Air crews breathe easy with aerospace physiology

  • Published
  • By Senior Airman Tryphena Mayhugh
  • 86th Airlift Wing Public Affairs

When pilots and air crews start up the engines, taxi to the runway and the take off into the horizon, they are relying on one another’s skills and expertise to get all of them back on the ground safely. The higher they soar, the more they are at risk for altitude sickness, which can manifest in a variety of ways.

The 86th Aerospace Medicine Squadron Aerospace Physiology’s primary mission is to train aircrew, pilots, loadmasters, or jumpers, and anyone else who flies on the physiological effects of altitude.

“We raise awareness of limitations in an altitude environment, because a human is the limiting factor in aviation,” said Capt. Charity Bolling, 86th AMDS Aerospace Physiology flight commander. “They say 60 to 80 percent of mishaps are human error, it’s not the machine. In order to try and prevent things from happening we need to be aware of our limitations so we can better manage things as they arise.”

Anytime someone flies above 10,000 feet they are at risk for a variety of problems such as hypoxia, which is lack of oxygen at high altitudes, spatial disorientation, loss of situational awareness, decompression sickness, trapped gas, or visual illusions. As part of a campaign to raise awareness of these issues, aerospace physiology Airmen fly with air crews at 25,000 feet to show them how to mitigate these dangerous symptoms.

“It’s to familiarize the individual with the environment they are going to be performing at so they know how their body will react, then run them through the corrective procedures,” said Master Sgt. Maria Paucar, 86th AMDS Aerospace Physiology flight chief. “What it is you are supposed to do so you are taking care of yourself and those who are flying with you.”

One of the tools the 86th AMDS Aerospace Physiology Airmen have is a reduced oxygen breathing device. When air crew personnel are hooked up to the device, the team can run a simulation catered to the crew member’s particular job while the device slowly makes them hypoxic. Aerospace physiology specialists monitor the crewmember’s vital signs and actions in the simulation and advise them on corrective procedures to take.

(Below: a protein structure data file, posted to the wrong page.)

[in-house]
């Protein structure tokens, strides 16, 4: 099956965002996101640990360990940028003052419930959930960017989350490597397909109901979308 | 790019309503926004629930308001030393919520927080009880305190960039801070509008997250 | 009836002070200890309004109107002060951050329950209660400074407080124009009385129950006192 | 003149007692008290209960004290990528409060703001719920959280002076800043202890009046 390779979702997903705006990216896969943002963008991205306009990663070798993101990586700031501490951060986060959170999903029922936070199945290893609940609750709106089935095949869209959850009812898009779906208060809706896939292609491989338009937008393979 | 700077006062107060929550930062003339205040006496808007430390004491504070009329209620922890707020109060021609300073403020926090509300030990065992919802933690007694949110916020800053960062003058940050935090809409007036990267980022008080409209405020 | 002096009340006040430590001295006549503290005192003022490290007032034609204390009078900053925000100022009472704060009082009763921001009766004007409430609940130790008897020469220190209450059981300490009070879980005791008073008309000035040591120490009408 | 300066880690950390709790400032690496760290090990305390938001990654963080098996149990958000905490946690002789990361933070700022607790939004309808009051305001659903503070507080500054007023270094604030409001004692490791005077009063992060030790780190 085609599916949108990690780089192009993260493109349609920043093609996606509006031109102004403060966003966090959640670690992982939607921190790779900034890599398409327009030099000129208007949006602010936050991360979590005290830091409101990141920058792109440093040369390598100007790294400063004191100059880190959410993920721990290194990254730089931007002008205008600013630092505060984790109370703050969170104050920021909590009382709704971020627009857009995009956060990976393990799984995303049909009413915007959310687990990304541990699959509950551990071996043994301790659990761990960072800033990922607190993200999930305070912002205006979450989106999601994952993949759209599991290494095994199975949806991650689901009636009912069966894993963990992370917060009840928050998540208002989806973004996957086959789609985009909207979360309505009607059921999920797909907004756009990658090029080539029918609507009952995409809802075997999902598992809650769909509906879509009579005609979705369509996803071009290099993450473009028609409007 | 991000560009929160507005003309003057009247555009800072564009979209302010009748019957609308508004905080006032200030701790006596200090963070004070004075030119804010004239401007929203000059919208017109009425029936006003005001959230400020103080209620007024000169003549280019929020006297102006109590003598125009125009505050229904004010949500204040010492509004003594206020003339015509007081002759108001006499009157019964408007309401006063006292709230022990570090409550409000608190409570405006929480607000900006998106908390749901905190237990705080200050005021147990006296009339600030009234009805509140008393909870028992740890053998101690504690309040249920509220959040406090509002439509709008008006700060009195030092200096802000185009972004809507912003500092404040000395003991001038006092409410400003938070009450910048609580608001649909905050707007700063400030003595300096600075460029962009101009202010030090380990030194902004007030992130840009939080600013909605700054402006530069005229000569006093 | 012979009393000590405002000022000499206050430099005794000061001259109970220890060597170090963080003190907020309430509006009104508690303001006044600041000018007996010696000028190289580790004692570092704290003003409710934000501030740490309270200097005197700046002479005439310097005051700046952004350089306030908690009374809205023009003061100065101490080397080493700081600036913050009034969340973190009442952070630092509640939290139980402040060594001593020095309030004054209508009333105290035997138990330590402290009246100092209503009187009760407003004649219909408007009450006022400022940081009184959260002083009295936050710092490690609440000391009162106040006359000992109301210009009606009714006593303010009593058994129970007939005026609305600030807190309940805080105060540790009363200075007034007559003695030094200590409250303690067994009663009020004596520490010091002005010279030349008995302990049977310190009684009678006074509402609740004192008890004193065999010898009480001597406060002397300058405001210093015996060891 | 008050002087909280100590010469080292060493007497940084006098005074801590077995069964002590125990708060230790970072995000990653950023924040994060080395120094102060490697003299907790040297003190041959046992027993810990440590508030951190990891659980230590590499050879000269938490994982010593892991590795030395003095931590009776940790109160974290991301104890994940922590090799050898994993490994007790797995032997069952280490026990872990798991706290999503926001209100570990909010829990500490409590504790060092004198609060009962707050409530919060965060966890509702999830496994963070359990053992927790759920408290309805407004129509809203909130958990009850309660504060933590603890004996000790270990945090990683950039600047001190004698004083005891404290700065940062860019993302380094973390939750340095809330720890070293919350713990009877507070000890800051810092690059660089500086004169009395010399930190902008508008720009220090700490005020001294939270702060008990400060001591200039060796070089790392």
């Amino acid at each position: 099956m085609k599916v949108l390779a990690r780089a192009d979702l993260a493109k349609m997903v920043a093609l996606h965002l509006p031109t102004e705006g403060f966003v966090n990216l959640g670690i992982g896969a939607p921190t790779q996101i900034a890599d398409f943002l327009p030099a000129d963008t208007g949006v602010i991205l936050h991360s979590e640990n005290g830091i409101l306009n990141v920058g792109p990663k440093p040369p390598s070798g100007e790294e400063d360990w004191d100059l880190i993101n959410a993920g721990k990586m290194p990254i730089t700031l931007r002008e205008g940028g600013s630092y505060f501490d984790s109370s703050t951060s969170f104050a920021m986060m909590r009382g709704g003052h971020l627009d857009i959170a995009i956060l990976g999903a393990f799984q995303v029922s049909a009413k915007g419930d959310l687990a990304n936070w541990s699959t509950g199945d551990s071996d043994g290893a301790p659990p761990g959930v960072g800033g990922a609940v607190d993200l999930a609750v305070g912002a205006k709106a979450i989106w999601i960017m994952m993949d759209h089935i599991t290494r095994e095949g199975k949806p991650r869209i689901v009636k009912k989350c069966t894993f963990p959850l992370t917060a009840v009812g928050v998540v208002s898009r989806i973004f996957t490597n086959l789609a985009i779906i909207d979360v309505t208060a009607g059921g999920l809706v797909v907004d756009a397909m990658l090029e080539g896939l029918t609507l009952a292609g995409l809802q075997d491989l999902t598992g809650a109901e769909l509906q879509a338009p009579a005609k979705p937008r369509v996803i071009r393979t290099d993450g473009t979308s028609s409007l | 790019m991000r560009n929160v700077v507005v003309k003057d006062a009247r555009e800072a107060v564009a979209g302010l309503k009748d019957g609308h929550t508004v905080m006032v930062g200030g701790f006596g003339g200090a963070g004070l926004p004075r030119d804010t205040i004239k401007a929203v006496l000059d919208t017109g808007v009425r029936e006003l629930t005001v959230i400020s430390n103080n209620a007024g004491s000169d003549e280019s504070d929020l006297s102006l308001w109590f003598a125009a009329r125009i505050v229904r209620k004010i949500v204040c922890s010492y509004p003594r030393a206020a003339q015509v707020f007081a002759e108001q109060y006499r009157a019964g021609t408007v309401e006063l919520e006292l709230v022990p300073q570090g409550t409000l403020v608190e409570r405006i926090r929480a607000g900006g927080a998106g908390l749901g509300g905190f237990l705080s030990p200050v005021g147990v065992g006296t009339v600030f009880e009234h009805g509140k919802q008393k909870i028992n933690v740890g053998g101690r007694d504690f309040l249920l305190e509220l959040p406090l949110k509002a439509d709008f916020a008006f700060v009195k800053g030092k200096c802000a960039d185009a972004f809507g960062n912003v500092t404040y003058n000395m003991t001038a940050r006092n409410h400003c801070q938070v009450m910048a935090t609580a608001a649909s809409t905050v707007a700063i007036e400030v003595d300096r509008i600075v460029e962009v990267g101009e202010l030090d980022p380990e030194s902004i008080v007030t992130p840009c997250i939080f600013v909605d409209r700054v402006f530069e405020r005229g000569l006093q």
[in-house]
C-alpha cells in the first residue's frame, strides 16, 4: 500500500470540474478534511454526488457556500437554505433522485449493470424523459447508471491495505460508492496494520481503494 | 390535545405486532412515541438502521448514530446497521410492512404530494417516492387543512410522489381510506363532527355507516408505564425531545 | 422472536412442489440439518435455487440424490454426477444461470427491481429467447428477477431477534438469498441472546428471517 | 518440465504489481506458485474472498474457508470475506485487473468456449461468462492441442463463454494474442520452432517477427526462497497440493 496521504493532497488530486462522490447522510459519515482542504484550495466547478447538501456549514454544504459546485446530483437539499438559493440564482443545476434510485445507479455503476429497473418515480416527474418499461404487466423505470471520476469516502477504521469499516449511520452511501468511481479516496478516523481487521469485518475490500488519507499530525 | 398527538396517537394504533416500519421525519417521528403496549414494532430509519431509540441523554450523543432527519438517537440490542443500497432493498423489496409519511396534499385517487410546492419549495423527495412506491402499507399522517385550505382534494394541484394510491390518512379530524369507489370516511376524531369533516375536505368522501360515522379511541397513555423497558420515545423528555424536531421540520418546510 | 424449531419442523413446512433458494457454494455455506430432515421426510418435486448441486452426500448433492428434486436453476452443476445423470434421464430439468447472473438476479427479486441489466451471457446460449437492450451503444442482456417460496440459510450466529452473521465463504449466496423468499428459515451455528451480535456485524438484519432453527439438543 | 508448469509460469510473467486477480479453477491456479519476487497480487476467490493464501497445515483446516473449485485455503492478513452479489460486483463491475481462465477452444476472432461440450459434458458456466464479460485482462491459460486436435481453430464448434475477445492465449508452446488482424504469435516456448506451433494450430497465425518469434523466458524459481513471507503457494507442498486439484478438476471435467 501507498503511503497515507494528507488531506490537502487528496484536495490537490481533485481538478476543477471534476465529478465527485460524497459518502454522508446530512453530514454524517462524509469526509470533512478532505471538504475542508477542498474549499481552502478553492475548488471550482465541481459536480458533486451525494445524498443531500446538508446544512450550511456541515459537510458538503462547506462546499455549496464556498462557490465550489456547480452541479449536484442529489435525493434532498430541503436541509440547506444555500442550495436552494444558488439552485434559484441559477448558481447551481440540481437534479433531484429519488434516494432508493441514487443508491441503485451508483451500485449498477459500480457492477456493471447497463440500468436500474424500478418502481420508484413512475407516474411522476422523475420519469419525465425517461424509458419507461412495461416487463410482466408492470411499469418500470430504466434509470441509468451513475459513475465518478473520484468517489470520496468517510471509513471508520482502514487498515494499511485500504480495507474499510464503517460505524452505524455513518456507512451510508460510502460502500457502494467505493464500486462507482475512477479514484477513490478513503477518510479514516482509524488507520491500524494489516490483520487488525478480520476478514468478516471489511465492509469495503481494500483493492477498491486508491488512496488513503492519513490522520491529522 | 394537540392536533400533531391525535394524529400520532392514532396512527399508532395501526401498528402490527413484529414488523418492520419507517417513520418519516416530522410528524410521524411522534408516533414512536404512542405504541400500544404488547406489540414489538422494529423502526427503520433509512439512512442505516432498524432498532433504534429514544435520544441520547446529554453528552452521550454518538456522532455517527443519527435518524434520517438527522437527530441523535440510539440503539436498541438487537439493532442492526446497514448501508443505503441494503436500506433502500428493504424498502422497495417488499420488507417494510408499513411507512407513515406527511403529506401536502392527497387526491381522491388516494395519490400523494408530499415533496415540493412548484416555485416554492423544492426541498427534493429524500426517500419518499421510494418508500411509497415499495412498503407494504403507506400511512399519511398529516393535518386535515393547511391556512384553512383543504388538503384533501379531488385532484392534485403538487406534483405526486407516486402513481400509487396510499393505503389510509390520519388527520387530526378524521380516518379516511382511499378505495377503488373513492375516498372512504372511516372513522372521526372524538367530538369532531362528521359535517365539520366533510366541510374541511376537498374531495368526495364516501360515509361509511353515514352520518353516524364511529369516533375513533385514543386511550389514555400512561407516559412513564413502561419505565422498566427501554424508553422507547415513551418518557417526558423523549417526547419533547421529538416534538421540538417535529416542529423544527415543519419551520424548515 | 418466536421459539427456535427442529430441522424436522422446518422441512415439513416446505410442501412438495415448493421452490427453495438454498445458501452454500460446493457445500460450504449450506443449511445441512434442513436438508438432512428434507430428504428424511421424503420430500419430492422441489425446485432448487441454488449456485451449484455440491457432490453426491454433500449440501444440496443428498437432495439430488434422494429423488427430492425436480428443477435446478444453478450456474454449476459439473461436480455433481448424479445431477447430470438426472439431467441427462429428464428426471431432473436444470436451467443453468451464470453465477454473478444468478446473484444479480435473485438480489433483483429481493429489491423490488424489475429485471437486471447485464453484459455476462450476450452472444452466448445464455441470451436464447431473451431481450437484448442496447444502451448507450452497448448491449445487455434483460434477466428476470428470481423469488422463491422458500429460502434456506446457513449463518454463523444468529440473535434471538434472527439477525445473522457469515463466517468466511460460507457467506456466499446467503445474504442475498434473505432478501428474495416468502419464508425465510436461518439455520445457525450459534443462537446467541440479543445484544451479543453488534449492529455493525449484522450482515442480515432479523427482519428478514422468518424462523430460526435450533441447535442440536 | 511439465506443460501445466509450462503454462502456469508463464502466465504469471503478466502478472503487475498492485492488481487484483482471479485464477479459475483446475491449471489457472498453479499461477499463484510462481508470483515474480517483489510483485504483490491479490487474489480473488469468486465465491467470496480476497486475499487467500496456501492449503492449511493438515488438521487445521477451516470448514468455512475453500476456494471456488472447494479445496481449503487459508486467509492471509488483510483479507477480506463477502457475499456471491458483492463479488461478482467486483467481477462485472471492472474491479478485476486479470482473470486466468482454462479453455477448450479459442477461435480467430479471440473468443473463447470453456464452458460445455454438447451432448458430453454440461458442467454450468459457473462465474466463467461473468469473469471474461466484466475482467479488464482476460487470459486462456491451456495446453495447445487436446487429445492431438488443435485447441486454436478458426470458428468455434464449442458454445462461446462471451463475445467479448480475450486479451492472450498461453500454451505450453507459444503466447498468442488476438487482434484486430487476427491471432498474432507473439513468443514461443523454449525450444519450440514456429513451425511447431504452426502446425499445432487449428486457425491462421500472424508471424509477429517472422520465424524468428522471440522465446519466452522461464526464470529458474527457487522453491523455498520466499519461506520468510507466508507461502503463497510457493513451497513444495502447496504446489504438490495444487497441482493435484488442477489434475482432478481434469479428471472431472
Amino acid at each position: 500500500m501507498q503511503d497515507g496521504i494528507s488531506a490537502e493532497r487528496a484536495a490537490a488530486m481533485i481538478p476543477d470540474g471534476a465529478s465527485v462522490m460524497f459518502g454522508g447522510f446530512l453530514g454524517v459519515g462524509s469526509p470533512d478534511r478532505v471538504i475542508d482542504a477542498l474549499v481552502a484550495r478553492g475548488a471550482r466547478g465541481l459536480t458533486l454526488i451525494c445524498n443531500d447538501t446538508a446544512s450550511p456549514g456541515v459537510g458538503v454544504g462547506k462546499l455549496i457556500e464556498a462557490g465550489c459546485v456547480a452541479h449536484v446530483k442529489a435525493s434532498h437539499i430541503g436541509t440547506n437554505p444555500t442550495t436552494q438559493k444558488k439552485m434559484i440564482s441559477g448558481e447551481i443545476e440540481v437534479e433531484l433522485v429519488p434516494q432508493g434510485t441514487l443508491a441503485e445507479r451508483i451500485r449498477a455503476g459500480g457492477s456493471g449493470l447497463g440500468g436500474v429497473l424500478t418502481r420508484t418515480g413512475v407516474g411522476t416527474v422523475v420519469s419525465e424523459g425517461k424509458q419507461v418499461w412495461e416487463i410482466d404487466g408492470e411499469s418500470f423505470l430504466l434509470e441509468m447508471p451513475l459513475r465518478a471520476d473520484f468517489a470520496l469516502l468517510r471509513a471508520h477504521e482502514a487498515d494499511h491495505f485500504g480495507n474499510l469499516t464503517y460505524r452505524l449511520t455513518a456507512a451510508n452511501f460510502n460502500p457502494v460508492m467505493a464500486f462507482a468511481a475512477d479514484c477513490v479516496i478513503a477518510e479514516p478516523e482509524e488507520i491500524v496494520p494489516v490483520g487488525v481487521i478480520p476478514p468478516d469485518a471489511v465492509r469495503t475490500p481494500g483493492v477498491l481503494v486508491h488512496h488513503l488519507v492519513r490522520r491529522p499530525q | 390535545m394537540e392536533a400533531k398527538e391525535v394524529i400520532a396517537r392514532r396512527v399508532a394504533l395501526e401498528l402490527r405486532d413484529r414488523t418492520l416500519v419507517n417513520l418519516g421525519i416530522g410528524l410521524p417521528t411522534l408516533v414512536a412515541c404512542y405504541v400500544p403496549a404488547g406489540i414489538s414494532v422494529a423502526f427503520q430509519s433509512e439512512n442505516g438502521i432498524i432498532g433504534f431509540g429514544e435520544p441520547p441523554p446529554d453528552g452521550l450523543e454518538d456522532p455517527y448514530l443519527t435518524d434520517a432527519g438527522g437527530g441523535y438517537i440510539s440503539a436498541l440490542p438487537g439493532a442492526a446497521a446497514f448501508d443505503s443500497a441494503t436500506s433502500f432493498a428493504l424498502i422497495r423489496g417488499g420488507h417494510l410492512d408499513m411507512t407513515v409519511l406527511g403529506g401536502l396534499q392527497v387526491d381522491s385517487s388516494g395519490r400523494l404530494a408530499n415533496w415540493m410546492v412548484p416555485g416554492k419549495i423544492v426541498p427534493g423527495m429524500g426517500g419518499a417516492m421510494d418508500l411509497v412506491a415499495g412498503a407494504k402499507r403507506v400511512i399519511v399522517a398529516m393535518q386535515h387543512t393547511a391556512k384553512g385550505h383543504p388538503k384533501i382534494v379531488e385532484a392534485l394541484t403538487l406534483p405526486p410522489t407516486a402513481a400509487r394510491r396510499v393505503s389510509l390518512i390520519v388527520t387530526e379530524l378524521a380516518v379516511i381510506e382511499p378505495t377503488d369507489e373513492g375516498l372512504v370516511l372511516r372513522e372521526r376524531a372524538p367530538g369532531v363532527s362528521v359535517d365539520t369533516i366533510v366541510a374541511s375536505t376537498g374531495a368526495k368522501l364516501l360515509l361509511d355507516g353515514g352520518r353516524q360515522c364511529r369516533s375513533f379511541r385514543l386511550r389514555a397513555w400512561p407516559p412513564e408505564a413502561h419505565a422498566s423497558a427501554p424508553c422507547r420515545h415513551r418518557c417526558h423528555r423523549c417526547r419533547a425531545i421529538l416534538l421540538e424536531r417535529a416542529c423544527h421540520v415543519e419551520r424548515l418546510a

The device also familiarizes the Airmen with how their body reacts to a lack of oxygen, as it can manifest in a variety of ways. The experience can help the crewmember self-identify when they are feeling these symptoms when actually in the air.

“We’re not made for altitude; we’re made for being on the ground,” Bolling said. “There are all kinds of things that can lead to mishaps if we’re not aware of (the effects) or don’t know how to properly manage or try to prevent (them). That’s why it’s important, just being aware of our limitations.”

When the primary purpose of a career field is prevention, Paucar said it can be hard to see the direct results.

“If you are a doctor, you know exactly how many patients you have treated, and if you put a cast over something that’s sprained or broken it’s eventually going to get fixed,” Paucar said. “What we do is more preventative, we are doing everything we can to ensure something doesn’t happen.”

Despite the lack of clear cut results for the physiology Airmen to see, their efforts attribute to restoring readiness for the Air Force to win any fight, any time. Without the team teaching air crews how to stay safe and in control of their faculties while soaring thousands of feet above the air, there could be many more accidents, incidents, and mishaps.

“What we teach pilots and aircrews helps them stay focused on the mission while they are up in the air by increasing awareness,” Bolling said. “We give examples of mishaps explaining what occurred and why it occurred. I think it gets people thinking they better pay extra attention to this, whatever the case may be. Things can happen to experienced and inexperienced people.”

The aerospace flight broadens their basic courses to include any type of problem arriving from a variety of work environments or personal choices that can have an adverse effect on Airmen while performing their duties.

“Part of our job is to figure out what keeps people from performing at their best,” Bolling said. “Some of the things we provide training for is fatigue management, heat stress, dehydration, nutrition, pretty much all of those things about risk management.”

Pilots and other air crew personnel train extensively to ensure they are capable of performing duties and completing their missions in an efficient and safe a manner. The 86th AMDS Aerospace Physiology ensures these Airmen also know how to stay safe in the air so they can touch back down without any mishaps.

“I think aerospace physiology is one of those little gems that not a lot of people are really aware of,” Paucar said. “We’re trying to build up that whole Airman concept; making sure everybody is ready to go at any given notice. When they’re tasked to fulfill a mission they know exactly what they have to do out there and if something does happen, how they can get back home safe to their families.”